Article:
Spurs could act as a third team to add Russell Westbrook to Kyrie Irving’s trade, report says

The Los Angeles Lakers and the Brooklyn Nets need each other. The Nets don’t want to keep Kyrie Irving, and the Lakers are the only team interested in adding him via a trade. As much as the Lakers want Irving, they likely want out of Russell Westbrook’s contract as well. The problem lies in Brooklyn’s similar disinterest in hiring Westbrook for a salary of $47 million. No team in the NBA wants to pay Westbrook that much. If the Nets don’t, the Lakers need to find someone who can. There are very few teams able to take on such a contract.

But one possibility that’s making the rounds? The San Antonio Spurs, which first swam through as a Westbrook destination ESPN’s Adrian Wojnarowski. From there, Bleacher Report’s Eric Pincus delved deep into the mechanics of a potential three-team deal, and essentially the ice is relying on the roughly $37 million cap space that the Spurs can create. That’s not quite enough to fully absorb Westbrook, but if the Lakers were willing to take back a role player like Josh Richardson or Doug McDermott, it could make up the difference. The Spurs would probably be compensated for their troubles with a first-round pick. The Lakers have two tradable first-round players in 2027 and 2029. The Nets would create a $37 million trade exception by trading for Irving without taking any money back.

However, there are a few major hurdles that the teams involved must overcome before finalizing such a deal. The first is Gregg Popovich’s longstanding reluctance to engage with the Lakers. The Lakers and Spurs last traded in 1990 when Popovich was just an assistant to Larry Brown at San Antonio. When the Lakers attempted to land Kawhi Leonard in 2018, Mark Heisler of The Orange County Register reported that “One of Popovich’s ground rules is not helping Western Conference rivals, much less one with Lakers tradition and resources Popovich publicly complained about the Lakers’ 2008 acquisition of Pau Gasol, saying, “What they did in Memphis is incomprehensible.” The two sides here are not particularly friendly.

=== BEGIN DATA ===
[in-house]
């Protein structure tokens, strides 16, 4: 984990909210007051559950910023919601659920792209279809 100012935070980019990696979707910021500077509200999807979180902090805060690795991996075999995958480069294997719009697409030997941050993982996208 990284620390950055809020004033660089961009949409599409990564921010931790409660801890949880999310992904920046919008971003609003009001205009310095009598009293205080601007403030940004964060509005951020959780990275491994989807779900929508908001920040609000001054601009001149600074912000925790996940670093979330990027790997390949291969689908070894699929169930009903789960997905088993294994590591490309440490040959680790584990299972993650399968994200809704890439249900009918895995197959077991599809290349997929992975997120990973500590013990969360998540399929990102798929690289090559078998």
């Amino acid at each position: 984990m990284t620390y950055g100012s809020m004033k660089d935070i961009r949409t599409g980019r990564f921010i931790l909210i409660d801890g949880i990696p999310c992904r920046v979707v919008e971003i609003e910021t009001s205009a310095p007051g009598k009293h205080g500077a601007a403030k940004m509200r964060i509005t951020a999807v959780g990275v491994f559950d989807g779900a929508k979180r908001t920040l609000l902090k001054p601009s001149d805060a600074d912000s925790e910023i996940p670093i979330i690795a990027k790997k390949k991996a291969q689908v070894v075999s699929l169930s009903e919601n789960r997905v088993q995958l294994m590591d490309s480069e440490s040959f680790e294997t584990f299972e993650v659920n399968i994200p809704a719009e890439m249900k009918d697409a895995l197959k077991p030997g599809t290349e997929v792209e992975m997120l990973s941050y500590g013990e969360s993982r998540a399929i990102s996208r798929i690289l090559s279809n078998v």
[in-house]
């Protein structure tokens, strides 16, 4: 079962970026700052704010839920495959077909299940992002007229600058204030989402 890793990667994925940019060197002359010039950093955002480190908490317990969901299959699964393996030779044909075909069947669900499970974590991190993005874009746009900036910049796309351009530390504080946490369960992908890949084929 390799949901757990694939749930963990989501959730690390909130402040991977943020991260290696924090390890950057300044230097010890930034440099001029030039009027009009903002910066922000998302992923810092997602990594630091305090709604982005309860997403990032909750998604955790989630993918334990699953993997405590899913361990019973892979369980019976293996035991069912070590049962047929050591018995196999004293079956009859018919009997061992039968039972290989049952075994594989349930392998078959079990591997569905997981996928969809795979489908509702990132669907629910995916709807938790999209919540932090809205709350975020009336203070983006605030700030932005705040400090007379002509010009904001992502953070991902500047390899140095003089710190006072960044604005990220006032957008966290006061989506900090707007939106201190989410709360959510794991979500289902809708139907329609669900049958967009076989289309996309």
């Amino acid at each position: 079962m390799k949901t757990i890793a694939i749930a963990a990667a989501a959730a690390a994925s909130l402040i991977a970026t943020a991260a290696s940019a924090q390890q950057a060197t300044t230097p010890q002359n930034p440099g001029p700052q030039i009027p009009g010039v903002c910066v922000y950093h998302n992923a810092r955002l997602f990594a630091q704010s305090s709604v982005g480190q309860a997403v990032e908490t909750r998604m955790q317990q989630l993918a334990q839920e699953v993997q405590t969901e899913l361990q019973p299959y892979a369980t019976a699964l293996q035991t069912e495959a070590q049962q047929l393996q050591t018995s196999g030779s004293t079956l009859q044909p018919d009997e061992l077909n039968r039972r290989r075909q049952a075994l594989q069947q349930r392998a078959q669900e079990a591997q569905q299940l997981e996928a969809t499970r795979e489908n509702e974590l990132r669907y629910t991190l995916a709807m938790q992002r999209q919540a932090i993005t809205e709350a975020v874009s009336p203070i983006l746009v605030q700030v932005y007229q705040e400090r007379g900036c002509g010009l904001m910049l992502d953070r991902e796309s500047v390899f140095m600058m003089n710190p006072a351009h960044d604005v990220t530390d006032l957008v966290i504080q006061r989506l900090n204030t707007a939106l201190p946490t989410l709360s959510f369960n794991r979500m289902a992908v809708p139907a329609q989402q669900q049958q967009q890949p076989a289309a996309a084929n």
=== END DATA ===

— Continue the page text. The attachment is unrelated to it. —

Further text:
But the Spurs appear to be headed for a rebuild and strategically it might make sense for them to help the Lakers in this event as they would become vulnerable a few years from now if the Spurs are likely to plan to do so if they were to use future draft capital exonerate would argue again. It’s not like San Antonio has many other uses for that cap space at this point in the offseason. While there are usually other teams looking to save money, the idea of ​​an unprotected Lakers pick when LeBron James is in his 40s is probably the best San Antonio can hope for as a dump.

And then there’s the matter of role players changing hands. Would Brooklyn want someone like Richardson, McDermott, or Jakob Poeltl? Would the Lakers themselves require their pick from these players, or Joe Harris or Brooklyn’s Seth Curry? Irving and Westbrook are the main characters in a possible deal, but the role players play a role here too.

Overall, the Nets don’t seem to be in a rush. Your focus is currently on resolving the Kevin Durant situation. San Antonio could offer Westbrook an acceptable home when the time comes to trade with Irving, but for now all signs point to protracted negotiations.